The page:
It has now been two years since the pain finally lifted. Two years since this day can come and I can feel at peace. I love my gram, and I will always miss her. I have moments of feeling sad and angry at the thought of life without her, but then I remember a funny story or her smile, and I am left feeling grateful.

As I think back to the life I lived, I often wonder what it was that kept me alive. What was it that kept me going? What helped me see through the darkness?  What pushed me to be my best?

Every time, it circles back to her, and the lessons she taught me. Learning to be grateful is the best gift she ever gave me. It does not solve everything, but it helps keep hope alive. Her unconditional love kept the flame lit inside of me until I was able to learn to love myself. th

Because of her, I understand how important one person can be to someone. I know that it only takes one person to make a difference. I know that a simple smile can brighten up someone’s bad day. I know that there is good in people. I know I can do anything I set my mind to.

Because of her, I know that love is real.

 

In her memory, I challenge you to be that one person to someone. Listen without judgment. Love without expectation. Take your light and help keep someone else’s lit. Kindness is free to give, but priceless to receive.

 

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Kindness and love will keep her memory alive–it is what worked for me.

healing, Hope, Love, Uncategorized

We Only Have Time For Love

cemetery-2787610__340April 20, 1999 the Columbine High School was under attack by two students. They killed 12 students and a teacher, and then themselves. This day sticks in my head because I was a senior in high school, and it was the first time that I felt unsafe at school.

I remember going home and watching the news with my gram, and not understanding why they would do something so awful. As the names and pictures were shown on the news of the victims, I wanted to know why. I wanted to know why two boys, my age wanted to kill so many people. I wanted to know how the parents of the victims were going to live without their children, and how the parents of the two boys behind the murders were going to be able to live knowing their boys were capable of such hate. I just wanted to know why.

A month after the shooting, we were released from school early because of threats of a copycat type incident occurring. No threats had been made at our high school, but the school wanted to make sure we felt safe and allowed us to go home…just in case. I was relived to know that I only had a few more weeks of school left and the worry of dying at school would be behind me.

Fast forward to 2018 and I am a mother of three children who attend school. One in elementary school and two in junior high. It seems like everyday there is another school shooting on the news, and yet nothing is being done. I send my kids to school everyday and I wonder if they will return home. Parents do not have the luxury of being assured their child is safe while they are at school any longer. It doesn’t matter how many times we are told, “Don’t worry, it would never happen here.” There is no way to be sure of that anymore.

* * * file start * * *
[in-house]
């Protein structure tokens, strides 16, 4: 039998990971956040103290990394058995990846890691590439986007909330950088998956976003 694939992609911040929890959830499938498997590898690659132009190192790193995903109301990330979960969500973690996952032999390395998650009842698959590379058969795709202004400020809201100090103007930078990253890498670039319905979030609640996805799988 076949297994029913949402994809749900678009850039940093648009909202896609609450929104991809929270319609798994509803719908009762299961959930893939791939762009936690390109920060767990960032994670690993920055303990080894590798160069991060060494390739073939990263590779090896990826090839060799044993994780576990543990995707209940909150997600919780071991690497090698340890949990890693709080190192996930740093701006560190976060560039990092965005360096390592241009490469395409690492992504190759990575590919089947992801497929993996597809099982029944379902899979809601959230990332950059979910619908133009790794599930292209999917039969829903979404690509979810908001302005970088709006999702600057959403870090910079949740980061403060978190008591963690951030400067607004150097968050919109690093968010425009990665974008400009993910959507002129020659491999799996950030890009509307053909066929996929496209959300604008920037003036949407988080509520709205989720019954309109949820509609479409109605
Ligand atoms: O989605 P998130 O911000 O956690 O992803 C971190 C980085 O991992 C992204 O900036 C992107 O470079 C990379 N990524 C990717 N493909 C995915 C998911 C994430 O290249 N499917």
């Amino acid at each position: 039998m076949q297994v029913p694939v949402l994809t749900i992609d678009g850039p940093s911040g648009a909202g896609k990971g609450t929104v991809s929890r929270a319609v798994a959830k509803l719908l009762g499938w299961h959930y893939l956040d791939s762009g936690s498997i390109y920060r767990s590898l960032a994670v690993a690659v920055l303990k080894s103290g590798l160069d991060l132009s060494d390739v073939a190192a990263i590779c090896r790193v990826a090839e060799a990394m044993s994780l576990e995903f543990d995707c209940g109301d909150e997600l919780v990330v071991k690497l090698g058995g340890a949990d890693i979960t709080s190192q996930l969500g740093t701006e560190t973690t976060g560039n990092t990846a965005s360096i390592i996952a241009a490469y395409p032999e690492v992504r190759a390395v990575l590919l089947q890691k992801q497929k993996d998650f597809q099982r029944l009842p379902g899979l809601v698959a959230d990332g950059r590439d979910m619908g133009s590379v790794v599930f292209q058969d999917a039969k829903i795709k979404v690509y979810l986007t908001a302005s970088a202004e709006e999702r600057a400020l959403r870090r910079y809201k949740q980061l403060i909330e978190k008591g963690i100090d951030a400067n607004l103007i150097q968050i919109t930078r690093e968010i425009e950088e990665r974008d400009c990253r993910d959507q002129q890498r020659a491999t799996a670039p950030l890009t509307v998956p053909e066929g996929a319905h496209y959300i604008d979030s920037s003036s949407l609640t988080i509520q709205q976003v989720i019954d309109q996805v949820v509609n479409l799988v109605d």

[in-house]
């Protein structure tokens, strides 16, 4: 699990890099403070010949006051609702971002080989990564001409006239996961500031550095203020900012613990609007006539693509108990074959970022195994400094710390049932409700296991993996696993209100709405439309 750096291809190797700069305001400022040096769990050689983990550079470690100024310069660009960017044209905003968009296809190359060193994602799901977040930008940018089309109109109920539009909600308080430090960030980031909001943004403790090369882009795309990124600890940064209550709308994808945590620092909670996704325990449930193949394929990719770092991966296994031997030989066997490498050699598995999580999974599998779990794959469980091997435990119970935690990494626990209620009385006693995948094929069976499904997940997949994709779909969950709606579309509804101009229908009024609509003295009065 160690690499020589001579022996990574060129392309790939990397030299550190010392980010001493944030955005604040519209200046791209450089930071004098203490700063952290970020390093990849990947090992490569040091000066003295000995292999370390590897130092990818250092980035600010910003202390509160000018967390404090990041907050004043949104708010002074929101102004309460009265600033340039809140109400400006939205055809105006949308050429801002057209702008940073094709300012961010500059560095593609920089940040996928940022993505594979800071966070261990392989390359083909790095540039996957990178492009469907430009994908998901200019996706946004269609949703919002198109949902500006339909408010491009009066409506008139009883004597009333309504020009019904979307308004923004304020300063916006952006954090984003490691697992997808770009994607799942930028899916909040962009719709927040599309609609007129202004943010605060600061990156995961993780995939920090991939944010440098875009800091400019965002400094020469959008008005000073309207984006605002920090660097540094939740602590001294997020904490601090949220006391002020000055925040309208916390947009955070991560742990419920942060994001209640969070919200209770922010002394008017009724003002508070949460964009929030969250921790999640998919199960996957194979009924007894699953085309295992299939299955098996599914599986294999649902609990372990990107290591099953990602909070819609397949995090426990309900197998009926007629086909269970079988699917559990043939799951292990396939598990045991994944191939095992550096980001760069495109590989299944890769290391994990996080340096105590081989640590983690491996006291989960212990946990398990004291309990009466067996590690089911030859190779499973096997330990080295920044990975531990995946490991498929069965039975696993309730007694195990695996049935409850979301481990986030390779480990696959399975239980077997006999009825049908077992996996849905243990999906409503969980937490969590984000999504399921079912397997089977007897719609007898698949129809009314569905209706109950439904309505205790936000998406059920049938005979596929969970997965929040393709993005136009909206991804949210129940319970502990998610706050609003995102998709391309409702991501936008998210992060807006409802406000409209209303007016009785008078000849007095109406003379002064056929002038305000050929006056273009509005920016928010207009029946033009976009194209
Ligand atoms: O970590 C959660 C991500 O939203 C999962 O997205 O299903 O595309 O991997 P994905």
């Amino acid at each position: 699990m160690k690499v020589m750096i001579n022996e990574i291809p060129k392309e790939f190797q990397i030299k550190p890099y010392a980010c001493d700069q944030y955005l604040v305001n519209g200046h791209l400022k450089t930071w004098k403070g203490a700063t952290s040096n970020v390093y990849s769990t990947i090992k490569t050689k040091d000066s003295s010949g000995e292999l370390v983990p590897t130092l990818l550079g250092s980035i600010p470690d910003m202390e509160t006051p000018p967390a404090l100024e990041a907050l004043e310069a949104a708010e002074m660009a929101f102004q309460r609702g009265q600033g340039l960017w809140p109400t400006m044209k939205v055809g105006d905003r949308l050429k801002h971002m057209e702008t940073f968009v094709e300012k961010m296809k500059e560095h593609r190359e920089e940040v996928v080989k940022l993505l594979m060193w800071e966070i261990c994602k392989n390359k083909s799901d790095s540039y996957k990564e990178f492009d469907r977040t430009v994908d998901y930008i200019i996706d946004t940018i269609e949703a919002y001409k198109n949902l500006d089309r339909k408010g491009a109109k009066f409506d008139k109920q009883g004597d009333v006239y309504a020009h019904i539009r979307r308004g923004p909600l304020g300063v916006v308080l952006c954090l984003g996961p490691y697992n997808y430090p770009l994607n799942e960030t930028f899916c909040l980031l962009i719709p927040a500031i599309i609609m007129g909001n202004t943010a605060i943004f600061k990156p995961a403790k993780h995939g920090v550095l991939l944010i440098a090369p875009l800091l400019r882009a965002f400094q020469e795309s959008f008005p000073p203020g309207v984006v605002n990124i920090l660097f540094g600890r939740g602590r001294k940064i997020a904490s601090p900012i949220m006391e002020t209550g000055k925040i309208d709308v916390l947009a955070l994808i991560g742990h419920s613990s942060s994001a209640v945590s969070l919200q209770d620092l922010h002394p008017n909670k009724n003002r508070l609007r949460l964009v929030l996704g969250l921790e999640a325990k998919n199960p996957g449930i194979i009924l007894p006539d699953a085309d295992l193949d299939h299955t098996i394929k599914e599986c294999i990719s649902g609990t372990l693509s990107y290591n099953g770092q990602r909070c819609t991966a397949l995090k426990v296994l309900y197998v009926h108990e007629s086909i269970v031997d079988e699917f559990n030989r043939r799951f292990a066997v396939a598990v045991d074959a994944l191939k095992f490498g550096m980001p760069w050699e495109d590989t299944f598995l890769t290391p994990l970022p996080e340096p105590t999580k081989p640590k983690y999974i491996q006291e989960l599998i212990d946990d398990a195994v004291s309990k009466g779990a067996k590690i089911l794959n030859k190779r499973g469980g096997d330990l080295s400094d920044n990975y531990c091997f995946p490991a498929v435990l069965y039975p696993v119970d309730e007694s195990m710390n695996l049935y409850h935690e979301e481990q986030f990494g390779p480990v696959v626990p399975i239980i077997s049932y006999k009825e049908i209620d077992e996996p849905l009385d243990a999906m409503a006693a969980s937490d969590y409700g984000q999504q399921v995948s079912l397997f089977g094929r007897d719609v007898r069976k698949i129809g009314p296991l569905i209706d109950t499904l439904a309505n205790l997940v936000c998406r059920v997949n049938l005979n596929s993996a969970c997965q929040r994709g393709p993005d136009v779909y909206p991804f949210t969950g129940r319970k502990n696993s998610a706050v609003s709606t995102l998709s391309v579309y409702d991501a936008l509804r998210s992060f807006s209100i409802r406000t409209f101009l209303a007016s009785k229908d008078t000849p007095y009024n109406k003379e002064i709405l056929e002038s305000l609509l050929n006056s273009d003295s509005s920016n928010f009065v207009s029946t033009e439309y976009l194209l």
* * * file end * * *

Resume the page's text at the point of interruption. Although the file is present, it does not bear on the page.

You can be the best parent on the planet, teach your child right from wrong, to love and be compassionate, but you cannot be sure the children they spend their day with have had the same. You cannot be sure that if given the chance your child might not do something you do not believe they are capable of.

We need to stop blaming people and start acting. If you see a child that needs help, help them. If you see a child that needs love, love them. If you see a child struggling, don’t ignore them. It just takes one person, one moment of concern to change someone’s outlook on life.

Love.

Don’t judge.

Listen.

This is our responsibility. We owe it to our children, to our friends, to our neighbors. We need the sense of community back. We need to stop categorizing people. No one deservers to be thrown away. No one deserves to be bullied or called names because they are not like you. The world has too much hate, lets take everyone by surprise and be kind. We are all too self-absorbed; take a moment to think about someone else. Look around. Things need to change, and the best place to start is with yourself. From the inside out we can make changes and it may just cause a ripple effect.

The world is so broken, and all we can do it argue over who is right and who is wrong. If we stood together, and put all of our efforts together, big things could happen. What are we afraid of? What are we waiting for?

Think about the fear our children face each day as they enter school. Maybe they don’t think about being killed each day they open the school doors, but I bet they worry about what is going to happen to them, or be said to them. Maybe they are laughed at because their parents can’t afford the newest brand craze of the month. Maybe kids make fun of them because they think they are bi or gay. Maybe they are called names because they are overweight, too short, too tall, too skinny, too pretty, too quiet, too loud…you get the idea.  No kid is safe from harassment or bullying. Today they are good, but tomorrow it might be their turn.

There is no time for blame. We need to act now, create safe havens for kids to go to, to talk to, to learn compassion and tolerance. We can fight about guns vs. mental health until the next shooting. We can debate on Facebook, send thoughts and prayers to the families and the victims, but none of that will change anything. Think about what you can do now. Don’t wait. This country is suffering and we are running out of Band-Aids.

The only thing stronger than hate is love.

 “The value of love will always be stronger than the value of hate. Any nation or group of nations that employs hatred eventually is torn to pieces by hatred.”

-Franklin D. Roosevelt

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“Darkness cannot drive out darkness; only light can do that. Hate cannot drive out hate; only love can do that.”

-Martin Luther King, Jr.